Lucid Culture

JAZZ, CLASSICAL MUSIC AND THE ARTS IN NEW YORK CITY

Colorful, Entertaining Reinventions of Famous Classical Themes From the Mike Fahie Jazz Orchestra

The Mike Fahie Jazz Orchestra‘s new album Urban(e) – streaming at Bandcamp – is one of the most genuinely orchestral jazz records ever made. On one level, it’s all about imaginative, outside-the-box arranging and playing. On another, it’s part of a long tradition of musicians appropriating tunes from every style imaginable: Bach writing variations on country dances; southern preachers making hymns out of old blues songs; the Electric Light Orchestra making surf rock out of a Grieg piano concerto. Here, Fahie takes a bunch of mostly-famous classical themes to places most people would never dare. It’s closer to ELO than, say, the NY Philharmonic.

Is this hubristic? Sure. Fahie addresses that issue in the album’s liner notes, assuring listeners he’s tried to be true to the intrinsic mood of each particular piece. The group’s reinvention of the third movement from Bartok’s String Quartet No. 1 – from when the composer was still more or less a Late Romantic – is a trip. Guitarist Jeff Miles gets to have fun with a few savage flares before Fahie makes chugging art-punk out of it, trombonist Daniel Linden’s blitheness offering no hint of how much further out the group are going to from there, through Vegas noir, a deliciously sinister Brad Mason trumpet solo, and more. It’s fun beyond belief.

To open the record, the group tackle Chopin’s iconic C minor prelude, beginning with a somber, massed lustre, bassist Pedro Giraudo and pianist Randy Ingram offering the first hints of revelry, Miles adding a word of caution. From there Fahie expands the harmonies many times over and the group make a latin-tinged romp out of it.

Tenor saxophonist Chet Doxas steps into the aria role in an easygoing remake of a piece from Puccini’s opera. There’s plenty of tasty suspense as Fahie’s epic suite of themes from Stravinsky’s Firebird coalesces from lush swells and glittery piano, through more carefree terrain, to a pensive yet technically daunting duet between the bandleader’s euphonium and Jennifer Wharton’s tuba.

Hearing Fahie play the opening riff from Debussy’s La Fille aux Cheveux de Lin on trombone is a revelation: that’s Pictures at an Exhibition! So much for musical appropriation, right? The rest of Fahie’s punchy, lustrous arrangement comes across as vintage, orchestral Moody Blues with brass instead of mellotron.

Fahie turns the second movement from Tchaikovsky’s Pathetique Symphony into a jaunty Swan Lake set piece, with a wistful solo from alto sax player Aaron Irwin and a more sobering one from trombonist Nick Grinder.

The group close the record with a lavish, nocturnal take of a brooding section of Bach’s Cantata, BWV 21. The theme is basically “troubles, troubles, troubles” – from Fahie’s clear-eyed opening solo, the counterpoint grows more envelopingly somber, up to some neat rhythmic inventions and a return back. This inspired cast also includes saxophonists Anton Denner, Quinsin Nachoff and Carl Maraghi; trumpeters Brian Pareschi, David Smith and Sam Hoyt; tombonist Matthew McDonald and drummer Jeff Davis.

September 7, 2020 Posted by | jazz, Music, music, concert, review, Reviews, rock music | , , , , , , , , , , , , , , , , , , , , , , , , , , , , , , , , | Leave a comment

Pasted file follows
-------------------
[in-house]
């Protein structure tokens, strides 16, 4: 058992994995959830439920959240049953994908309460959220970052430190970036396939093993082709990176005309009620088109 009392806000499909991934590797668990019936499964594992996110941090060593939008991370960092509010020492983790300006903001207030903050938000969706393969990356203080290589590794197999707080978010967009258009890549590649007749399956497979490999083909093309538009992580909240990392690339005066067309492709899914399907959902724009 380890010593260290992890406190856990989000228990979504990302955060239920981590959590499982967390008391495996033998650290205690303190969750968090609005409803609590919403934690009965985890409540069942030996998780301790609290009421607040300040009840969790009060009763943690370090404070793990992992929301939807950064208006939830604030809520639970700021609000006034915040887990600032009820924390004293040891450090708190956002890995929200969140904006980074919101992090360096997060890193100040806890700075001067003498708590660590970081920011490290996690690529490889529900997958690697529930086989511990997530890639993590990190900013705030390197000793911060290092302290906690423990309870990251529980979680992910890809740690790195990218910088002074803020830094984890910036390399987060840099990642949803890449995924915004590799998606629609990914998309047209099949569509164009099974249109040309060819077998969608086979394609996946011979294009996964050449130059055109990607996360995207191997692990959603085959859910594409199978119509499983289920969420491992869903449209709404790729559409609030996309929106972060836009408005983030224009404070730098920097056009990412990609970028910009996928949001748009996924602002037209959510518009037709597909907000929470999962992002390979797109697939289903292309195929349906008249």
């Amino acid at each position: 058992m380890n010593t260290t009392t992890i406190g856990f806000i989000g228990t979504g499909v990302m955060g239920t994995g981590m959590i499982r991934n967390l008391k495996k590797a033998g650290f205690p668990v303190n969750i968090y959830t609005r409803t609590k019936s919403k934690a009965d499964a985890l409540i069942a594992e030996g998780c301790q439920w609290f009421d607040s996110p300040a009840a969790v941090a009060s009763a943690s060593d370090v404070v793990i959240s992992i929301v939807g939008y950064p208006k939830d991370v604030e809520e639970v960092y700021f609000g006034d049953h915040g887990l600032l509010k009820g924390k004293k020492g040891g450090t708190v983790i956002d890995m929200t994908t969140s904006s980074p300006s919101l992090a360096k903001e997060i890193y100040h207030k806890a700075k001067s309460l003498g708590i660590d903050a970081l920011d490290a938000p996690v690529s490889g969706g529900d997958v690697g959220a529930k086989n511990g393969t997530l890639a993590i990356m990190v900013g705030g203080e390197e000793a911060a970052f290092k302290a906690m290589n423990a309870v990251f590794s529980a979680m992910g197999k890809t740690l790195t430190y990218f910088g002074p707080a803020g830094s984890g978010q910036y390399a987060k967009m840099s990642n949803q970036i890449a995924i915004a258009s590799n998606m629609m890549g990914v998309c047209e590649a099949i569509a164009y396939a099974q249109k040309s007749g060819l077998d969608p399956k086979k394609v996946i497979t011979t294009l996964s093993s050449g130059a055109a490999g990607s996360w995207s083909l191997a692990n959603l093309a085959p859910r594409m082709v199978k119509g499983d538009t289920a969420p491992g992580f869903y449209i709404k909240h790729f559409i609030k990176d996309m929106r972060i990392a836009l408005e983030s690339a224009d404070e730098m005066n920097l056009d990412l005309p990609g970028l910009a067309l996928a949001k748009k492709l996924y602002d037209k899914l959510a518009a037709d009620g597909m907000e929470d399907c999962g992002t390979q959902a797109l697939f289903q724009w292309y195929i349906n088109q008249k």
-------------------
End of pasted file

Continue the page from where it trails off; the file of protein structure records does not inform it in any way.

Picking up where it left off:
Lush, Epic, Hauntingly Cinematic Jazz from the Robert Sabin Dectet

Today’s Halloween album, streaming at Bandcamp, is Humanity Part II, released by bassist Robert Sabin and his dectet in 2015. The black-and-sepia cd packaging leaves no doubt about this lushly Lynchian musical reflection on the horrible things people do to each other There’s a dead woman lying in the woods on the front cover, silhouette of a guy going after his wife with an axe in the cd tray and a gloomy quote about loss and absence from Albert Camus’ La Peste on the inside cover flap.

These piece are epic – the shortest one is more than five minutes and the aptly titled concluding number, Leviathan, clocks in at almost eleven. The title track, a relentlessly enveloping rearrangement of Ennio Morricone’s theme to the John Carpenter film The Thing, opens the suite. Sabin’s bass and Jeremy Noller’s drums keep a calm, clenched-teeth suspense going beneath the band’s tectonically shifting sheets of sound, both tenor saxophonist Jason Rigby and guitarist Jesse Lewis reaching for postbop blitheness but quickly getting pulled down into the mist.

The ten-minute, Ingmar Bergman-inspired Through a Glass Darkly builds morosely out of a brooding guitar vamp. Ben Stapp proves that there can be noir hidden deep in the valves of a tuba, Rigby follows with a long, vividly downcast, smoke-tinted solo of his own and Sabin’s top-to-bottom, Gil Evans-like orchestration is deliciously uneasy. As is the way the guitar, then the bass, then the whole ensemble stalk Noller’s drum solo and make a carnivalesque mambo out of it. Gato Loco ought to cover this.

Sabin takes his inspiration for Scarecrow from the scene of a hanged man in the desert depicted in Ravel’s Gaspard de la Nuit. A tensely circling bass theme and ambered, spacious horns lead to an enigmatic John Yao trombone solo as the band swings straightforwardly.

Ghost is a portrait of a house whose occupant has just died, a somber belltone pavane punctuated with artfully suspenseful use of space, moody horns leading to a pensive Rigby solo. Noller and Lewis team up for an allusively syncopated latin noir pulse, then back away.

Tenebre, inspired by Dario Argento’s cult film, opens with moodily circling syncopation, alto saxophonist Aaron Irwn and trumpet Matt Holman reaching to poke a hole in the grey clouds overhead. The bandleader’s solo swings morosely and then stalks as Leviathan rises from the depths toward macabrely cinematic heights, Irwin offering a sardonically contented wee-hours solo, a crowded club full of unsuspecting victims. Then Lewis hits his distortion pedal and bares his fangs! As the credits roll at the end, the monster gets away to ensure that there will be a sequel – we can hope, anyway.